A teacher in Fairfax County Public Schools can expect to make nearly $300,000 less than a one employed in nearby Arlington County during the course of the teacher’s career.
That is a finding by a study from Segal Waters Consulting presented to the FCPS School Board at a work session on Monday.
FCPS is in the process of determining its budget needs for Fiscal Year 2017, and it has repeatedly pointed out that 1) salaries are not keeping pace with neighboring school systems; and 2) the rising cost of employee benefits is one of the drivers of an expected budget gap of more than $50 million.
FCPS has withheld step increases for teachers for three of the last six years. Salary scale adjustments were also frozen for two of the past six years. FCPS said in a budget presentation two weeks ago that 2017 spending will be up more than $113 million from 2016. Some of the biggest spending will be on step increases and benefits for employees; growing enrollment; and infrastructure.
The study showed that FCPS teacher salaries start to lag behind at around Year 5 of a teacher’s career. Over a 30-year career, an FCPS teacher earns $142,000 less than the survey average and $293,000 less than a teacher at Arlington Public Schools.
The study showed Year 5 of a career for a teacher with a master’s degree, using current pay lanes as a comparison, a teacher earns $2,804 less than teachers in the average of neighboring districts. By year 10, that figure grows to $6,820; by year 15, the annual gap is $8,569.
“Our superior teachers are the heart of FCPS and I find the salary comparisons to be sobering and very concerning. As I have said many times, we cannot cut our way to excellence,” FCPS Superintendent Karen Garza said in a statement. “As a community we can, and we must, do better. If we expect to maintain and grow the outstanding achievement of our school system, we must make significant investments in our teachers.”
Garza said that teacher turnover has risen from 5 to 7 percent in the last few years. Many of the teachers head to Loudoun or Arlington. FCPS said more than half of teachers who left said that pay rates influenced their decision to leave. Thirty percent said it influenced their decision a great deal.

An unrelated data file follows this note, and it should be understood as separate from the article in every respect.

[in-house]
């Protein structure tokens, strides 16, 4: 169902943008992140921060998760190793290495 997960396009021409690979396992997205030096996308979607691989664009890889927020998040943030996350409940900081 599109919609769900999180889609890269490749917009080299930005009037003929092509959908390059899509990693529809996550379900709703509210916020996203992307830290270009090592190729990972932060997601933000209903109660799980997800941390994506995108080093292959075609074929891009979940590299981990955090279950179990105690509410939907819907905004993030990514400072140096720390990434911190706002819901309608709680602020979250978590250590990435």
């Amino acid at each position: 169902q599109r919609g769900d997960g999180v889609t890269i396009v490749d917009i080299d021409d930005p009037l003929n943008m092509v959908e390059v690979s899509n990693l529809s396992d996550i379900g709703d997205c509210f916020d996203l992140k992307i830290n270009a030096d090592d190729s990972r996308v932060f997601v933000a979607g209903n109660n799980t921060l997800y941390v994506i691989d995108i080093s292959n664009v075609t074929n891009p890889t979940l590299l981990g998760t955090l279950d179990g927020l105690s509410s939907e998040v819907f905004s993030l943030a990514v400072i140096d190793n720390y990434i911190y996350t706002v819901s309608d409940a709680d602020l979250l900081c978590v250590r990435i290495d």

“This third-party study is proof that multiple years of pay freezes and the inability to provide step increases have put our teachers at a great disadvantage during their prime earning years,” said Garza. “Teacher turnover has risen 2 percentage points, from 5 to 7 percent, as we lose teachers to nearby districts that pay more throughout a teacher’s career.”
Other jurisdictions in the Segal Waters study: Alexandria, Arlington County, the District of Columbia, Loudoun County, Montgomery County (Md.), Prince George’s County (Md.), and Prince William County. The survey looked at base pay and promotional increases, pay supplements and stipends, health benefits, and retirement benefits.
The company will now continue the compensation study by completing a market study analysis; conducting employee surveys and focus groups; developing a new compensation philosophy; recommending compensation models and approaches to help the district recruit, retain, and reward high-quality employees, including a new salary scale approach; and estimate the costs of implementing the recommendations, FCPS said.
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